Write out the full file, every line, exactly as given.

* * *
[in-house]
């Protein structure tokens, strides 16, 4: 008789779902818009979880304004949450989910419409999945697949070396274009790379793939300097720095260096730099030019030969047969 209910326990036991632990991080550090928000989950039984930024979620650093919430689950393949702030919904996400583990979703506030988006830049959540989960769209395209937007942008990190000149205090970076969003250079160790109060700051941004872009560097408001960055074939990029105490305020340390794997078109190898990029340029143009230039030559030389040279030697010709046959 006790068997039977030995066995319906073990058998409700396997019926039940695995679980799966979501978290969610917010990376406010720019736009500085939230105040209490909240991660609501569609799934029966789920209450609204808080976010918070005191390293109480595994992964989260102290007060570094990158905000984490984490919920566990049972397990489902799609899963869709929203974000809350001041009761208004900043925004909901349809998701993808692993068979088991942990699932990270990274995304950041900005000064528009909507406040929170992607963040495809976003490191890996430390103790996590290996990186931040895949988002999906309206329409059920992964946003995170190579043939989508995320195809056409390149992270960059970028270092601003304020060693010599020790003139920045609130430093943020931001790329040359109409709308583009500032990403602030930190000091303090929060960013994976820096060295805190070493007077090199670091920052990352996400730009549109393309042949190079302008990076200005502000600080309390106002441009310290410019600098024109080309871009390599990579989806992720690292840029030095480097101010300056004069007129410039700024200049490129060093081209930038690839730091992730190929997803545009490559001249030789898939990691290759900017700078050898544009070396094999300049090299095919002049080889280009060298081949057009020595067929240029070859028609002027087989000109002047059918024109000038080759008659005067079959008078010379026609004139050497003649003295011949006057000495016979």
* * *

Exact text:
[in-house]
């Protein structure tokens, strides 16, 4: 008789779902818009979880304004949450989910419409999945697949070396274009790379793939300097720095260096730099030019030969047969 209910326990036991632990991080550090928000989950039984930024979620650093919430689950393949702030919904996400583990979703506030988006830049959540989960769209395209937007942008990190000149205090970076969003250079160790109060700051941004872009560097408001960055074939990029105490305020340390794997078109190898990029340029143009230039030559030389040279030697010709046959 006790068997039977030995066995319906073990058998409700396997019926039940695995679980799966979501978290969610917010990376406010720019736009500085939230105040209490909240991660609501569609799934029966789920209450609204808080976010918070005191390293109480595994992964989260102290007060570094990158905000984490984490919920566990049972397990489902799609899963869709929203974000809350001041009761208004900043925004909901349809998701993808692993068979088991942990699932990270990274995304950041900005000064528009909507406040929170992607963040495809976003490191890996430390103790996590290996990186931040895949988002999906309206329409059920992964946003995170190579043939989508995320195809056409390149992270960059970028270092601003304020060693010599020790003139920045609130430093943020931001790329040359109409709308583009500032990403602030930190000091303090929060960013994976820096060295805190070493007077090199670091920052990352996400730009549109393309042949190079302008990076200005502000600080309390106002441009310290410019600098024109080309871009390599990579989806992720690292840029030095480097101010300056004069007129410039700024200049490129060093081209930038690839730091992730190929997803545009490559001249030789898939990691290759900017700078050898544009070396094999300049090299095919002049080889280009060298081949057009020595067929240029070859028609002027087989000109002047059918024109000038080759008659005067079959008078010379026609004139050497003649003295011949006057000495016979």